Attacks from afar

Locals continue drone protests

Protesters block the roadway into Beale Air Force Base, the home base of surveillance and targeting drones used by the U.S. military.

Protesters block the roadway into Beale Air Force Base, the home base of surveillance and targeting drones used by the U.S. military.

PHOTO Courtesy of chris nelson

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Overnight Occupy Beale events are usually held monthly on the last Monday and Tuesday of the month. Due to the holiday, the next event will be held Nov. 27 and 28.

Nine participants in a peaceful, anti-drone warfare protest at Beale Air Force Base were arrested on federal trespassing charges last Tuesday (Nov. 6). Although not among those charged, a contingent of local activists representing the Chico Peace & Justice Center was on hand and participated in the action.

“We had a discussion the night before about who could get arrested,” said Chico activist Chris Nelson, who has been attending monthly anti-drone “Occupy Beale” actions for the past two years. “Many of us were willing to be arrested and charged in Yuba County, but weren’t ready to get arrested for federal trespassing.”

As per this arrangement, Nelson and fellow activist Cathy Webster were among a group of protesters who blocked the main road into the base, effectively shutting it down for four hours.

“There’s a thin white line near the gate that, if you cross over, you’re on federal land and you’re getting arrested,” Nelson said. She explained that, while she and others held the road near Beale’s main gate, four people were arrested at another entrance. Five others crossed the line at the main gate to show their solidarity. All nine were taken inside the gatehouse and held for about 45 minutes before being released with a citation.

The women said a number of lawyers are working on defending the “Beale 9” pro bono, and fellow activists are anxiously awaiting their day in court.

“Putting this on trial is the most important thing for all of us,” Nelson said, adding that she intends to attend the legal proceedings. “I think we’re going to see a lot more arrests in the near future. More people are becoming aware of the drone situation, and more people are willing to put their lives on hold to help spread that awareness.”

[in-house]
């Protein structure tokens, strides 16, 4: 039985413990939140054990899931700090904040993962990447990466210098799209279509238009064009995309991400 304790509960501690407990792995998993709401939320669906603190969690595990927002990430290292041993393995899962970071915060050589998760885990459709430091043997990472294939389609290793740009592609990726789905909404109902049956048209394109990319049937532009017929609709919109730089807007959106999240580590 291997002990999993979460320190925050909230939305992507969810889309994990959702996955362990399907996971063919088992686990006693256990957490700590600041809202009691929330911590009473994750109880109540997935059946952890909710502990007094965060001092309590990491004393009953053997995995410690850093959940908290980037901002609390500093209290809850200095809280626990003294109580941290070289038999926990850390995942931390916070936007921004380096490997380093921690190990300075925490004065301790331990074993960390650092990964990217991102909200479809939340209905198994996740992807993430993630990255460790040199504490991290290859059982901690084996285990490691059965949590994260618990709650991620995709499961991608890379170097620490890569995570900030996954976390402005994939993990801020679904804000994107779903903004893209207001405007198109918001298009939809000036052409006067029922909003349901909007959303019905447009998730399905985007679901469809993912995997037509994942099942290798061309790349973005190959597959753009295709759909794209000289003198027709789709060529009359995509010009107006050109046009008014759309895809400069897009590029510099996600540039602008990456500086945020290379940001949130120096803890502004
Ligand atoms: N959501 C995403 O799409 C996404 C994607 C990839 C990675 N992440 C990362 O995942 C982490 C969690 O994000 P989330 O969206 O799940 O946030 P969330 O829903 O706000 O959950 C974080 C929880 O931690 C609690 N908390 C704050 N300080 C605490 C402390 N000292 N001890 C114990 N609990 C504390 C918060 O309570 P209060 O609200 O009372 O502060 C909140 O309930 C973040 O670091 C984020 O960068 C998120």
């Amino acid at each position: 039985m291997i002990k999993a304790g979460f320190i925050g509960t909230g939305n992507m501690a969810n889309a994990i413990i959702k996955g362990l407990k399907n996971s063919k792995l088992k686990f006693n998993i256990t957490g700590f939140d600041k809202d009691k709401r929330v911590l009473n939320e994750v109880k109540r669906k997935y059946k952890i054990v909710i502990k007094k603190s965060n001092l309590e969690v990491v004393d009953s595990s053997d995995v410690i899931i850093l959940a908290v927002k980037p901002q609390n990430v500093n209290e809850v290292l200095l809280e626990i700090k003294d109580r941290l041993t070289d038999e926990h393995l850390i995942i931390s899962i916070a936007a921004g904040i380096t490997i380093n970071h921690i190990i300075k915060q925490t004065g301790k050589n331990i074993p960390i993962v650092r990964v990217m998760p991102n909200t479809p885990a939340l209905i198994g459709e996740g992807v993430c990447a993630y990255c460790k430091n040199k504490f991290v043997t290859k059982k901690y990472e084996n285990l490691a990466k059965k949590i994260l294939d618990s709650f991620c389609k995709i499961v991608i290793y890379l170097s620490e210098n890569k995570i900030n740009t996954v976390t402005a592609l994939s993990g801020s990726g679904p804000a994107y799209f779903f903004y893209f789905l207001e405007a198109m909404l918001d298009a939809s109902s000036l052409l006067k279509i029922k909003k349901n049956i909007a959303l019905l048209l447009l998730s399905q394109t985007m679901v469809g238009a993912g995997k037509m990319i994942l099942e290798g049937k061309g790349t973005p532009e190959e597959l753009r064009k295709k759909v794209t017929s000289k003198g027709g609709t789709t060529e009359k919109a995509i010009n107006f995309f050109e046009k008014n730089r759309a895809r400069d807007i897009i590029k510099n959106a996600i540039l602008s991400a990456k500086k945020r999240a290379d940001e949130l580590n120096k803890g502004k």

In fact, days earlier, on Nov. 1, 17 anti-drone activists were arrested on the same charges at Hancock AFB outside of Syracuse, N.Y.

The U.S. government argues that use of drone warfare is a lawful component of military actions authorized by Congress shortly after the 9/11 attacks, citing them as the most effective tool in battling terrorists. Drones have carried out surveillance and attacks in the Middle East, Somalia, Pakistan, Afghanistan and Yemen. To date, the United States has about 700 drones in its arsenal, compared to about 50 before Sept. 11. The CIA also has a cadre of several dozen drones, and was recently approved to order 10 more.

Critics say the use of drones is illegal and they are used to carry out targeted killings that are no different than assassinations, which are forbidden by international law. They also cite a high rate of civilian casualties and a lack of transparency in their use.

“They don’t have a very good track record of hitting their targets,” Webster said. “They have a better track record of hitting innocent civilians, contrary to what we might hear in the news. They say they’re being used to fight terror, but they’re actually spreading it.”

“When you see a child dismembered, or your mother killed, how else would you feel but angry and hateful,” Nelson said. “After they hit there’s pieces of people everywhere, and sometimes they’ll send in a second drone strike to hit anyone who tries to help, and those people are killed. This is in rural areas where no one is keeping track. It’s basically a war crime, and we’re perpetrating it on people we haven’t even declared war on.”

Webster said operating a drone can be an impersonal activity.

“Drone pilots sit in a room thousands of miles away and operate them much like you would a video game,” Webster said. “They’re operating on intelligence that there are terrorists in the area, but they really have no idea who they’re attacking.”

Hunter-killer drones are not piloted from Beale, but Northrop Grumman Global Hawk surveillance drones, responsible for gathering intelligence and targeting, are.

Two high-profile drone incidents have hit the news since President Obama’s Nov. 6 re-election. Drones struck alleged al-Qaeda militants, killing at least three people outside the Yemeni capital of Sanaa Nov. 7. On Nov. 9, Iranian officials announced they’d fired at and repelled an American aircraft from that country’s airspace Nov. 1. The United States confirmed the aircraft was an “unarmed” Predator drone, but claimed it was in international airspace.

As of Nov. 9, official numbers from the U.S. military indicate 333 drone strikes have been carried out in Afghanistan in 2012—far more than in any previous year. About 1,500 U.S. and U.K. air strikes have happened in Afghanistan since 2009, with more than 1,200 being American attacks.

“Obama is not backing off because he isn’t getting told by the people to do so,” Nelson said. “The American people need to understand how far away we’ve moved from conventional warfare, and that we’re putting all our eggs in one basket with this drone program.”